In his article, structured as a letter to the attacker but also addressing every sad, lonely soul on the brink of self- or outward destruction, he implies that our history, sad as it may be, and our emotional well-being or lack thereof does not let us off the hook. We are responsible for our actions. We need to take control of our feelings.
I agree with Fairless. The driver of the van who killed ten people and injured many more needs to be held to account. The rest of us, however, also need to engage in some self-reckoning. It’s not our job to feel smug or superior to the attacker, but we are obliged to take a lesson from his troubles. The fear that we feel today stems from a lack of control, but we all have a role to play when it comes to preventing the buildup to the ‘temper tantrum’ (Fairless’ words) that we witnessed eight days ago. My proposal: Education.
I know that it’s possible that no amount of education in social and emotional well-being would have prevented last Monday’s attack. But it might have. Perhaps it’s true that, through his childhood, the attacker was never bullied and never heard a harsh word from his mainstreamed peers (though in his online communities it appears that he was surrounded by people with troubles to spare.) Despite this, he and every other student at that school and throughout the world would benefit—either directly, or by herd immunity – from an education that is specifically constructed to help them to find the goodness in themselves; to find self-acceptance and, by extension, to find grace. Along the way, they would be taught- not indirectly by absorption but by straight-up lesson planning- about compassion and acceptance.
Emotional intelligence is a life skill. It's a way of thinking, and a way of coping when things feel rough. In this case, it might have saved lives. It might have prevented just one more person from self-identifying as a troll and seeking acceptance from other people who lack the skill to believe in their own self-worth.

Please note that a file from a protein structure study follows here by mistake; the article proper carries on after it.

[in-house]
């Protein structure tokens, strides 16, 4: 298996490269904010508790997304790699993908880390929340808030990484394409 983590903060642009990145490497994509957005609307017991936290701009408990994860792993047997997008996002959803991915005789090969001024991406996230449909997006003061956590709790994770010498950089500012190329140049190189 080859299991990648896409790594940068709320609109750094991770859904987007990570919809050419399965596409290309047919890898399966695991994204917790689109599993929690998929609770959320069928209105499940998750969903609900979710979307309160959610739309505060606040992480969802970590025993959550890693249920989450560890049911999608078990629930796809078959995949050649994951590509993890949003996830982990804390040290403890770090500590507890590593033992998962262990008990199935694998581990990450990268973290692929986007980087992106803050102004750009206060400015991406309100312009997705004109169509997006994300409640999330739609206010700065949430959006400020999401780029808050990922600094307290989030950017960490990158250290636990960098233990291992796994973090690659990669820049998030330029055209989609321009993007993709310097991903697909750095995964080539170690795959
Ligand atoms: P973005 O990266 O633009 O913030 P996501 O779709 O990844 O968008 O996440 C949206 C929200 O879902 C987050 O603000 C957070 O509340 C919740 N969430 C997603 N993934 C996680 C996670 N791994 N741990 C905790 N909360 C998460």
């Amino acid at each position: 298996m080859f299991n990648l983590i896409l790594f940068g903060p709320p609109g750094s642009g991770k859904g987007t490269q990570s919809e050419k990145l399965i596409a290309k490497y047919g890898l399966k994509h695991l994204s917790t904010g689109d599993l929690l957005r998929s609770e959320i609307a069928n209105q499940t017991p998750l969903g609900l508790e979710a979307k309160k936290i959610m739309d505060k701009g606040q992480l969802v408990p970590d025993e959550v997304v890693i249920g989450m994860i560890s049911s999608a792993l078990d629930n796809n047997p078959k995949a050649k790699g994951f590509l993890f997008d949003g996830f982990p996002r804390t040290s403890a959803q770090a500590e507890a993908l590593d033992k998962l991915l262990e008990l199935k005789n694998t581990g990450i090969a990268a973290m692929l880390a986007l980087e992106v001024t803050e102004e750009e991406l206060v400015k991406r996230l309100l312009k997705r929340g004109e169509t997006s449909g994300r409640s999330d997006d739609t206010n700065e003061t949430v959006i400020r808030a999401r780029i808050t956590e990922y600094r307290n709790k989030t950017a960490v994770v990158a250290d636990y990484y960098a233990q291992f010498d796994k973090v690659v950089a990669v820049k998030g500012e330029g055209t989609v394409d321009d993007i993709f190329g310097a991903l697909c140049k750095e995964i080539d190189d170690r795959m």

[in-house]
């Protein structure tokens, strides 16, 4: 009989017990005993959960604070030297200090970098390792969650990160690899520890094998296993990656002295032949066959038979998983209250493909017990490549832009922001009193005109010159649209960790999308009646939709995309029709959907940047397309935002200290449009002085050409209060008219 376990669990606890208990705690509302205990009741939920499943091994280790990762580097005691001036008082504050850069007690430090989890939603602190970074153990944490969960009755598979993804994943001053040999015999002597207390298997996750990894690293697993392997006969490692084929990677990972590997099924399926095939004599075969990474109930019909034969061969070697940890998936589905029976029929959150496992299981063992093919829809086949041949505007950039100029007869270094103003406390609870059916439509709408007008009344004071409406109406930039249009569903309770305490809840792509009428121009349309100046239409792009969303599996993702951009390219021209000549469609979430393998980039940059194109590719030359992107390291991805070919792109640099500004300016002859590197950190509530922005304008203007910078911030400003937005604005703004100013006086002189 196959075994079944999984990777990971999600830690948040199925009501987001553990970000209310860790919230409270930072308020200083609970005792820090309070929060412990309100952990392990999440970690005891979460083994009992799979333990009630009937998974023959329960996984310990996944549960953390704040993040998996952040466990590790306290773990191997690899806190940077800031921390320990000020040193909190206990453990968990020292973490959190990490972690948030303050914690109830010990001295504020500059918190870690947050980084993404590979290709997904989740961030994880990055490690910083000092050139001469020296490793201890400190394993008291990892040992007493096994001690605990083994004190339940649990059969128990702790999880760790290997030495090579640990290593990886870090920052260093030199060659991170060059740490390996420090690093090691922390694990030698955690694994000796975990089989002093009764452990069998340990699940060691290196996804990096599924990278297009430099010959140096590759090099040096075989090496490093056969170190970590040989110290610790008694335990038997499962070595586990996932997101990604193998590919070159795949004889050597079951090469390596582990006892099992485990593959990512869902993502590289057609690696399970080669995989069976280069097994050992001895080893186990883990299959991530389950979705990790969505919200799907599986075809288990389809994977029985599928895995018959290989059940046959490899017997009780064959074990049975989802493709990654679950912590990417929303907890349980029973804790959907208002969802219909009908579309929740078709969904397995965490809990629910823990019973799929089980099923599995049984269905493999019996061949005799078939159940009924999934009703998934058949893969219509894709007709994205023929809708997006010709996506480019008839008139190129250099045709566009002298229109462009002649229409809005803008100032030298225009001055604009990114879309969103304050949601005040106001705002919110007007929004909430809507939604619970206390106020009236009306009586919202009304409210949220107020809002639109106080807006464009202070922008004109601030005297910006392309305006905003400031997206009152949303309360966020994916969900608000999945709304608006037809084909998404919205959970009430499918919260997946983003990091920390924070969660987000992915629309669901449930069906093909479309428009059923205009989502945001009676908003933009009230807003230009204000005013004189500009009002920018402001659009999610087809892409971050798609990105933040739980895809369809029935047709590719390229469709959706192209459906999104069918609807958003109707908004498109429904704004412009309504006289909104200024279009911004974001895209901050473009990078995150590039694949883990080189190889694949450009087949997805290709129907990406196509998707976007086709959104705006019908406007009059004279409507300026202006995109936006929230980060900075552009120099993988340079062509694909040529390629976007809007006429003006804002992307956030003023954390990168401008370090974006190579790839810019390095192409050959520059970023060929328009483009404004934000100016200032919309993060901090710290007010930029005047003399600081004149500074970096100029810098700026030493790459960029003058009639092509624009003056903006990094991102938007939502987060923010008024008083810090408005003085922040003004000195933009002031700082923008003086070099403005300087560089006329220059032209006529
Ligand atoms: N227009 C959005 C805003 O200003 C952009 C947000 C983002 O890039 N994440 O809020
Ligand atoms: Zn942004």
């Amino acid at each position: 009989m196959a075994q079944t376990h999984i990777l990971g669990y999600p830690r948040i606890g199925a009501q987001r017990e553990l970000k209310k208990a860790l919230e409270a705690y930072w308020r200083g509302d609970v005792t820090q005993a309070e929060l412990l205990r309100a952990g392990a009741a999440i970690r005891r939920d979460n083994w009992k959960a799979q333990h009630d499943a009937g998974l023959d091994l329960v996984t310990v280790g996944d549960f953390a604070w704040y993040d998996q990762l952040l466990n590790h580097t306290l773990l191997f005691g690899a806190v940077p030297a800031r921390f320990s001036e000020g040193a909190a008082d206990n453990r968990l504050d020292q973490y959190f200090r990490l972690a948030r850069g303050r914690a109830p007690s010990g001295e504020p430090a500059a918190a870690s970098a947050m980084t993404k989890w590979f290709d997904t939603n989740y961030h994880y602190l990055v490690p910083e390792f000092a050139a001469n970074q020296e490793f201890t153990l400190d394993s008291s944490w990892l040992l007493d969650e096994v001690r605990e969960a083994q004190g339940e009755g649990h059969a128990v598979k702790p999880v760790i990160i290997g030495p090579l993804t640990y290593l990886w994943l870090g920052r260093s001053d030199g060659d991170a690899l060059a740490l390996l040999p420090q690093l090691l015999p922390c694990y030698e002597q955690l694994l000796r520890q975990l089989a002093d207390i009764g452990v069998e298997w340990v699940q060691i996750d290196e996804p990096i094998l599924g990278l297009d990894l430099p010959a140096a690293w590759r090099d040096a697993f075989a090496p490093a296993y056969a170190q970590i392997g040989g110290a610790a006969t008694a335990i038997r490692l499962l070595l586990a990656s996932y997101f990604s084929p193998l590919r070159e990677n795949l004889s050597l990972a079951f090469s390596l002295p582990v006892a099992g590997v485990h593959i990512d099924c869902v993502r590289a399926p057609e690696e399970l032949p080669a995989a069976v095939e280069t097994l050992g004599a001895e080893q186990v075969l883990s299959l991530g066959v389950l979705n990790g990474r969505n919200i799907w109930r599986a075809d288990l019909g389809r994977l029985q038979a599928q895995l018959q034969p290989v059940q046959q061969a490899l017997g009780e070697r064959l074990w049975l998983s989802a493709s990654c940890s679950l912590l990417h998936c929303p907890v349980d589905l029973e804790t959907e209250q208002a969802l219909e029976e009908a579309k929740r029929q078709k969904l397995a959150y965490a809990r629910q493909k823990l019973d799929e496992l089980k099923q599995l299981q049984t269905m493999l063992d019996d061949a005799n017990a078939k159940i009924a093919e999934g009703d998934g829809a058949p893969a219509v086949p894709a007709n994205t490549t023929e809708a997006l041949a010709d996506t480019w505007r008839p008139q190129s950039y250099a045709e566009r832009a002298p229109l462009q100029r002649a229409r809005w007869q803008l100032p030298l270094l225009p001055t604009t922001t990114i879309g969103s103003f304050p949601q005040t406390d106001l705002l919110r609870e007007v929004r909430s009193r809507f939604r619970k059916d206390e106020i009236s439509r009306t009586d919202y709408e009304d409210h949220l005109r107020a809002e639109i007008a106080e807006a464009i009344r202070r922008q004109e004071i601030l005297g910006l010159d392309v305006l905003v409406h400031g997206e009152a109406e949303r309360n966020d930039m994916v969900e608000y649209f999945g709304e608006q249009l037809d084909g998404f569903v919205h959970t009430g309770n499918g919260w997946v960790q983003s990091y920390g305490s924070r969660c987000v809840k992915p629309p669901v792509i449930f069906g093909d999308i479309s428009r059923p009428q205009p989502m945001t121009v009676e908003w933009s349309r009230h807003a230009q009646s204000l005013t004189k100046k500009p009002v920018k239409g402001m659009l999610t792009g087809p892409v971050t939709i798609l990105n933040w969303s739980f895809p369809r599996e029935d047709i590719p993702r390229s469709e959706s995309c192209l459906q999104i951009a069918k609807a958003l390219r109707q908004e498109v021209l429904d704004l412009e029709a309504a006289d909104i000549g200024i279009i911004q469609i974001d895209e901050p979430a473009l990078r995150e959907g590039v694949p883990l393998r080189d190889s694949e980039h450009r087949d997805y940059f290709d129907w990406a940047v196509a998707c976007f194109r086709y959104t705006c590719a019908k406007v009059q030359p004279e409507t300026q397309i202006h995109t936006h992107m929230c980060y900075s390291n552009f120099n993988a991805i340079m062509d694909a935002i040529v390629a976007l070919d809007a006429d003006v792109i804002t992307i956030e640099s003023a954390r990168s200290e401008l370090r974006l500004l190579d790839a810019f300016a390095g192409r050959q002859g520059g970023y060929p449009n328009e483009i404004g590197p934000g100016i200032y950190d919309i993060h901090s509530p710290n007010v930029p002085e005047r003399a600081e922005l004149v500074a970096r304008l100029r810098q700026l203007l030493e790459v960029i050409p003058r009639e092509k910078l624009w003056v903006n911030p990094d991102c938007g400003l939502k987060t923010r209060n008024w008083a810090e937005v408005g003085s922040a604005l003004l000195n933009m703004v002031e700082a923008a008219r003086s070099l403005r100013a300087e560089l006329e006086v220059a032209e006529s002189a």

A few years ago, I had a mentor ask me a question: What is it that you want most in life? My unthinking answer, word-association style, was Peace on Earth.
“Oookay,” said the coach. I don’t think he was expecting such an existential response, and neither was I, but now we were both stuck with it. He regrouped and went back into professional mode. “Let’s go with that. Working backwards from Peace on Earth, what are the steps that we’re going to take to get there?” I’ll spare you the details of the rest of the session, or maybe I’ll give them to you and charge you the $250/hr that they cost me. However, you can probably see where I am going with this story. Peace on earth starts with inner peace. Inner peace, though it sounds floaty and la-la, is rooted in self-confidence. It is a hard skill. We need to work at it. We need to impress it upon our kids and our communities. When we appreciate the importance of nurturing emotional intelligence, it informs all of our other conversations about social ills and the bad things that people are capable of. I really believe that the world will be a better place if we take responsibility for the well-being of one another.
I pray that, in the future, when we hear of cities coming together in strength, it will be out of a sense of joy and celebration.